E&OE - PROOF ONLY
SENATOR PENNY WONG, LEADER OF THE OPPOSITION IN THE SENATE: Yesterday in Parliament we saw a desperate government trying to manufacture a Kiwis under the bed scare campaign. And we saw a Foreign Minister sent out to risk and damage bilateral relations with one of our closest friends and allies.
It really was nothing more than an exercise in a government trying to divert attention from the fundamental problem they have, a problem which is of no one’s making except Mr Joyce’s and that is, that he appears to have been a New Zealand citizen when he stood for parliament.
JOURNALIST: There are a number of Labor candidates that the government says it is considering referring to the High Court. Will the now produce the documents to prove they are not dual citizens?
WONG: I think it is really regrettable that this issue is being dealt with in this way. We have, over many years in the Senate, before I was in Parliament and after, actually had to deal with these issues of referral.
If you ever have time I’d encourage you to read the debate we had recently because I think the Senate took a very mature approach. We encouraged leaders of parties to self-refer, to refer their own Senators which is what occurred. I have a lot of concerns with Ms Hanson, but Senator Hanson did the right thing. We haven’t taken a partisan approach and we also have taken the principled approach that there isn’t a reverse onus of proof.
I understand that Mr Pyne is very stressed about losing votes in Parliament and very stressed about hanging on to government by a vote that appears to have been, at least, compromised in some ways. But really, this sort of behaviour, I don’t think, is particularly good for the democracy.
JOURNALIST: Just for the record, could you take us through the time frame of when your office was involved?
WONG: I want to make it very clear. There were questions asked in the New Zealand Parliament about this issue and they have been the subject of comment.
I was not aware that those questions were asked until after this story had broken in Australia on Monday. My Chief of Staff was not aware that those questions had been asked until after that story broke on Monday. He has had contact with mates in New Zealand, including Mr Hipkins. I made that clear last night in the statement I released, but I want to again make it very clear that at no stage in that conversation did he request that those questions be lodged.
Mr Gartrell from Fairfax Media has made it abundantly clear that he approached the New Zealand Government on the Monday. Questions were not lodged in the New Zealand Parliament until the Wednesday and the New Zealand Minister has made it very clear that this story broke as a result of contact from the Australian journalist.
Now whatever people’s views about that contact, let us be utterly clear about this, what Ms Bishop did yesterday was an extraordinarily reckless and irresponsible act from a Foreign Minister who generally has been competent and credible.
JOURNALIST: Senator, did your office have contact with foreign MPs without your knowledge?
WONG: He’s a New Zealand citizen. He’s a dual citizen. He’s got mates in New Zealand. Including one MP, well, I assume including more than one MP because he worked with MPs in New Zealand.
But really, are you suggesting that it is an “act of treason” for him to have a chat with a mate? Because this is where we are at, that Ms Bishop can seriously suggest that there is some act of treason here is ridiculous.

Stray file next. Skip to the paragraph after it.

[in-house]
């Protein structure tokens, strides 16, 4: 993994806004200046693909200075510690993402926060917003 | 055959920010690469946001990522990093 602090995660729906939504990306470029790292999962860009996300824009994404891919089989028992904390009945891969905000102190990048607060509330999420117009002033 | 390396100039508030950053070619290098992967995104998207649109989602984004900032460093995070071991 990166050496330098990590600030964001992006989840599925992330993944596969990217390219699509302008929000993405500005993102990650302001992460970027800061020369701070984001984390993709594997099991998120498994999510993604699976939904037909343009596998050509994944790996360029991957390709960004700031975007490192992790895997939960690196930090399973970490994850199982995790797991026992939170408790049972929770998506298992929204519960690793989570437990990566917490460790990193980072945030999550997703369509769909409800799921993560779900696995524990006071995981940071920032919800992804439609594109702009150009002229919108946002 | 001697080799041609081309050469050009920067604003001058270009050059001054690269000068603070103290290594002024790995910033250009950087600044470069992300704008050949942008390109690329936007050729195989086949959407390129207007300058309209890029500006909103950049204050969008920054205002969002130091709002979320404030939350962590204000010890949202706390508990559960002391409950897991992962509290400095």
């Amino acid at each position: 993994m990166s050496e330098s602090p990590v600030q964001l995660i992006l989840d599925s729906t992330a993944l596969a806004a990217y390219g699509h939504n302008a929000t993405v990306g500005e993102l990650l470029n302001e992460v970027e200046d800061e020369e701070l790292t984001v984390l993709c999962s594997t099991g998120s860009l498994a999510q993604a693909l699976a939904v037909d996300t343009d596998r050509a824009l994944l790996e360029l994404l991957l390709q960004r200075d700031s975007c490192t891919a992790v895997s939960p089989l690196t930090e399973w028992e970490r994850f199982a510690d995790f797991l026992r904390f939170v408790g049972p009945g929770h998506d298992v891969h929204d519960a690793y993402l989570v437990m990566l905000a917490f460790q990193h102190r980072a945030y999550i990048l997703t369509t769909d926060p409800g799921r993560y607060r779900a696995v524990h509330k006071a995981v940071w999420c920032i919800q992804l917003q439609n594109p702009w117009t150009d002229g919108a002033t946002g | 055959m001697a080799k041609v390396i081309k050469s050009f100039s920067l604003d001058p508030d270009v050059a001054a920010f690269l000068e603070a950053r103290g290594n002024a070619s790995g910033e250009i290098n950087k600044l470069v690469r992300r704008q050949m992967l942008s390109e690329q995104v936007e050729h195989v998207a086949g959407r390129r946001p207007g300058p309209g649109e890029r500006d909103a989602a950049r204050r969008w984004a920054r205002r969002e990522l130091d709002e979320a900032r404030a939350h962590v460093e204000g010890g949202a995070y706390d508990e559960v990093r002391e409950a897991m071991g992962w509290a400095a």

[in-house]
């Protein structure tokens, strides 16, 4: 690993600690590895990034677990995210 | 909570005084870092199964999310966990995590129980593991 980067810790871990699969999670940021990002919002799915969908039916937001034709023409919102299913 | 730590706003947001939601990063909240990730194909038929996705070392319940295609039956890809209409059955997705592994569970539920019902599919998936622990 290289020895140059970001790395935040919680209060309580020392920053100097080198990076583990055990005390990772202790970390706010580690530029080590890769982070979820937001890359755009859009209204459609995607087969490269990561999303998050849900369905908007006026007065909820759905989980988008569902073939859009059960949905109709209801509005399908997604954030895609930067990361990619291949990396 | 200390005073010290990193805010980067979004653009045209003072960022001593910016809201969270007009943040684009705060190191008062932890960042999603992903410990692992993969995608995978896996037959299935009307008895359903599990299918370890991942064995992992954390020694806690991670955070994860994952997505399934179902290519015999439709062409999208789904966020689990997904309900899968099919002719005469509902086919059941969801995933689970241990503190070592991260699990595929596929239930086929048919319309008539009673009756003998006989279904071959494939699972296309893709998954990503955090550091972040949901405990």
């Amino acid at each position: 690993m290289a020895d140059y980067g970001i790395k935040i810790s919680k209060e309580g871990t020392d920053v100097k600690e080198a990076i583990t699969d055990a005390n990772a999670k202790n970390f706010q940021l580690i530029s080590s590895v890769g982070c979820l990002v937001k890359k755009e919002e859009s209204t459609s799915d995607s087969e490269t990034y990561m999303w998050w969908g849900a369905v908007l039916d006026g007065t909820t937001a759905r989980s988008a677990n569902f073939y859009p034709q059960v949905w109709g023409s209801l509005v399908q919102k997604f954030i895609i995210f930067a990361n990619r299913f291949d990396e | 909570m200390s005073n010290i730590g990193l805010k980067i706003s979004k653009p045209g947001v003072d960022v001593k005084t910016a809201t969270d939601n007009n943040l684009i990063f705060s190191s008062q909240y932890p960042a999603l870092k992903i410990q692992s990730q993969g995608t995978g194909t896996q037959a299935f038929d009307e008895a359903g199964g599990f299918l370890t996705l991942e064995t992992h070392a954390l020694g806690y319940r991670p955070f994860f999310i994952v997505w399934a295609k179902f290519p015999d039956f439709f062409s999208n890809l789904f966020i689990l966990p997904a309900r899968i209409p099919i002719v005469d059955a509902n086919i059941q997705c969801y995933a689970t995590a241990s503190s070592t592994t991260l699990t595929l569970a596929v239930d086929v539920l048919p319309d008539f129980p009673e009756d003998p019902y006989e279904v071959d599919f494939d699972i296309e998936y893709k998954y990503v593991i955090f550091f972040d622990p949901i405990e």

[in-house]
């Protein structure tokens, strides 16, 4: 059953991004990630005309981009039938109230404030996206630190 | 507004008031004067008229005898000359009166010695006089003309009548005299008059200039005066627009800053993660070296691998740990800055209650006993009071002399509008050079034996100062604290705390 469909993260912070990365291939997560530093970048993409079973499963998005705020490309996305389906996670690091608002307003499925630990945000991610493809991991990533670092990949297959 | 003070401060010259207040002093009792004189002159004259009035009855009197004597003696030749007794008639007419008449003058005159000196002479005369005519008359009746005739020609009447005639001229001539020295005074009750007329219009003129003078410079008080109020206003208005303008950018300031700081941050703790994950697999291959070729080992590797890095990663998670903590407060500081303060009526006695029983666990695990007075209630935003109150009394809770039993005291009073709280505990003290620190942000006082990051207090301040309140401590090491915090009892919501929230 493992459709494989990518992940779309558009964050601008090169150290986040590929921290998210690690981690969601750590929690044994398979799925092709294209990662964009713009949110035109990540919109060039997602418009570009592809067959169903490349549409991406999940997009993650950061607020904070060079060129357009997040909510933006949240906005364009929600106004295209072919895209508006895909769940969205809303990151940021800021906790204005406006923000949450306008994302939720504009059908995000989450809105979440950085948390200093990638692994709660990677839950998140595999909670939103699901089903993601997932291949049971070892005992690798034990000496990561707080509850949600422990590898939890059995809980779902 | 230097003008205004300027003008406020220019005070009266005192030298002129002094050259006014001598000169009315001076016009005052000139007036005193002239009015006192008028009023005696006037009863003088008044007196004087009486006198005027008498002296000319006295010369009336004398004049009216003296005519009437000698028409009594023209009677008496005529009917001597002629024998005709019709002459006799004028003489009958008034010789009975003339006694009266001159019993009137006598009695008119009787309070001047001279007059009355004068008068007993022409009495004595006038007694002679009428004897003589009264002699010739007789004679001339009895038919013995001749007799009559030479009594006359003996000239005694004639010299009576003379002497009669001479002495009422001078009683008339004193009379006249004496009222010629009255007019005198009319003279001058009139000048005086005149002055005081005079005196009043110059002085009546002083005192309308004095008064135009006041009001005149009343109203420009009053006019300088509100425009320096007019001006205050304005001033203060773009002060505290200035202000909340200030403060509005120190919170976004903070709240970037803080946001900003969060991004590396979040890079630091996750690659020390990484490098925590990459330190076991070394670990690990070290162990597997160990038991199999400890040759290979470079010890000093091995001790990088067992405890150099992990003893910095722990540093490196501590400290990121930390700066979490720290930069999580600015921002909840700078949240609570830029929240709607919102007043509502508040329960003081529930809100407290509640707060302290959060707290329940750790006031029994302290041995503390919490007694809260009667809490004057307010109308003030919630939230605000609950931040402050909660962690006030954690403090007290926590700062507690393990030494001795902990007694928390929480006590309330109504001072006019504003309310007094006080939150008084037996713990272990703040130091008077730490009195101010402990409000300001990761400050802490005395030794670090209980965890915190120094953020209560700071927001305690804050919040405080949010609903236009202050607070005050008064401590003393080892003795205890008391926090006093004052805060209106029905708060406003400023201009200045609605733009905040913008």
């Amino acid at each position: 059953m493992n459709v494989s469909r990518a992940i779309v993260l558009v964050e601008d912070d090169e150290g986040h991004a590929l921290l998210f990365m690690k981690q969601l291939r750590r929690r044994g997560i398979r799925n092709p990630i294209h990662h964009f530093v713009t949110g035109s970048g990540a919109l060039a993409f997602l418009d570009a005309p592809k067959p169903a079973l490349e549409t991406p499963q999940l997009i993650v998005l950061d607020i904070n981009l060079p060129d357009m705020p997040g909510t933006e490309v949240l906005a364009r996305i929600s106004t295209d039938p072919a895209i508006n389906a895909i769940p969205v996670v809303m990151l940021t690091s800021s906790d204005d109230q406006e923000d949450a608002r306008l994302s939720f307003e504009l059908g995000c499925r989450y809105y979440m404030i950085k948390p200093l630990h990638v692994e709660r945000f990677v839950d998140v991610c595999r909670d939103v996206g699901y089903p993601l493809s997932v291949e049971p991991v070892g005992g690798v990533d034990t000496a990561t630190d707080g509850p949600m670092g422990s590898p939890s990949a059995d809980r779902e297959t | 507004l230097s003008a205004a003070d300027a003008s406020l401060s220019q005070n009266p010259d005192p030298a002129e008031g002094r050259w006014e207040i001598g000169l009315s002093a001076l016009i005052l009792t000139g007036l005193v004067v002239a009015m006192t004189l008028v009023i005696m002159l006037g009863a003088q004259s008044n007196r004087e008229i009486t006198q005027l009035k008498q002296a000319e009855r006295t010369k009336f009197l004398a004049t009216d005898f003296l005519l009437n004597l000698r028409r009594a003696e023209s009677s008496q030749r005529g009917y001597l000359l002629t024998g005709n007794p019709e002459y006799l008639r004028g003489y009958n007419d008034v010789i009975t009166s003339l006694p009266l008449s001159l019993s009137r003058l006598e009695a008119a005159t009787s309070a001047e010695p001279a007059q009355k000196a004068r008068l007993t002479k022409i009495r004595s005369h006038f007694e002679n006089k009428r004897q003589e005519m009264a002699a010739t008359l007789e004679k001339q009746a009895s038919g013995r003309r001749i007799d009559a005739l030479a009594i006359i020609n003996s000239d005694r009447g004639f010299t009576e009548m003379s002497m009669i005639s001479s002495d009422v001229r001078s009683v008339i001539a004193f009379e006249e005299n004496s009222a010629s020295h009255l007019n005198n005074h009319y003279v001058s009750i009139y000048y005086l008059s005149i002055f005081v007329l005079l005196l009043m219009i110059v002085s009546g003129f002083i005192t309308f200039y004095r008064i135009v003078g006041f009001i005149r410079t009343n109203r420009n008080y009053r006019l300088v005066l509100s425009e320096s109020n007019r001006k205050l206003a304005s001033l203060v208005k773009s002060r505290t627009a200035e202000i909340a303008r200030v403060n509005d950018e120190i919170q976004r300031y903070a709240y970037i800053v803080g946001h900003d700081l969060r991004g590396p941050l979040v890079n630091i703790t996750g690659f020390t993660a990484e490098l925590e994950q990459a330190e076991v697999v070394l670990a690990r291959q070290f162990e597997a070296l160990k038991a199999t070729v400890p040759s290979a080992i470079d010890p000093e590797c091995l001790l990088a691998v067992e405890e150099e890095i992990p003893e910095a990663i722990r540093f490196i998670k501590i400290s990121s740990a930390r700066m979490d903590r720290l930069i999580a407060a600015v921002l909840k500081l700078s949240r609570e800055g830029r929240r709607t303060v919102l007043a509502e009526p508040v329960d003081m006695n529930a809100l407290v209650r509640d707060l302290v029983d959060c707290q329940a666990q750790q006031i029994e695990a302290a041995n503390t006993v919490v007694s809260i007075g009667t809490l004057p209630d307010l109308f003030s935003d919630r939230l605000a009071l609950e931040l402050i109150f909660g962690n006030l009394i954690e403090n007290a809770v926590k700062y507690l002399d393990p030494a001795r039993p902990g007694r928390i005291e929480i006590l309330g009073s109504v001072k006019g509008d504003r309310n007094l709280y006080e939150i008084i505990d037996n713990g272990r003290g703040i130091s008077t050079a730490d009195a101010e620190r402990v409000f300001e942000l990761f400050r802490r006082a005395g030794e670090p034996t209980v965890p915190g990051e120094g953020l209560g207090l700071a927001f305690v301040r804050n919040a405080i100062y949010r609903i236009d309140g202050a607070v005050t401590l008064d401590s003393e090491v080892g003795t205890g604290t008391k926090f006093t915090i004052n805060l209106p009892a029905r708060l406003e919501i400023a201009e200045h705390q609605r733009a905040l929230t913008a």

JOURNALIST: Senator Wong, you joke about Kiwis under the bed, the bed is in your office. The Kiwi is in your office, that’s the plain thing about this
WONG: I wonder how many Kiwis there are in the Press Gallery? Look, I accept it was unwise for him to have that conversation, and he knows that. But we do need to be clear about what the facts are here and I’ve been clear about that.
JOURNALIST: Will you be disciplining him?
WONG: I’ve spoken to him.
JOURNALIST: What other conversations is this person in your office having without your knowledge that could influence issues as we’ve seen this week?
WONG: I don’t believe, and I’d ask you to refer to what I have just said, I don’t accept that the conversation influenced this week. And what I have said is borne out by the minister in the New Zealand Government and the MP concerned.
JOURNALIST: If you’re saying political parties need to do the right thing and refer their own MPs, will the Labor Party now refer Tony Zappia, Justine Keay…
WONG: No. We don’t believe that we have MPs who breached the Constitution. That’s the difference.
JOURNALIST: Well why then don’t the release the documents? Wouldn’t that clear the air?
WONG: I understand the call for that and I understand that’s what the government wants to talk about. But I again say to you, if there is evidence on the public record that demonstrates that what people are saying is incorrect, then MPs do have an obligation to release. If there is not I think what we are ending up in is a reverse onus of proof. That’s not the way we have dealt with these matters in the past.
JOURNALIST: Senator, what are some of the risks of our Foreign Minister picking sides in an election?
WONG: I am deeply concerned about that and I think Australians are deeply concerned. It is regrettable because I think generally Ms Bishop has been a competent and credible Foreign Minister. But she did her credibility great damage yesterday. What she essentially said to the New Zealand people is I can’t work with your government if the opposition is elected. And she added to that saying she doesn’t believe one of the ministers in the current government.
It’s an impressive press conference where you manage to criticise both sides of politics in the context of an election in a nation which is a friend and ally.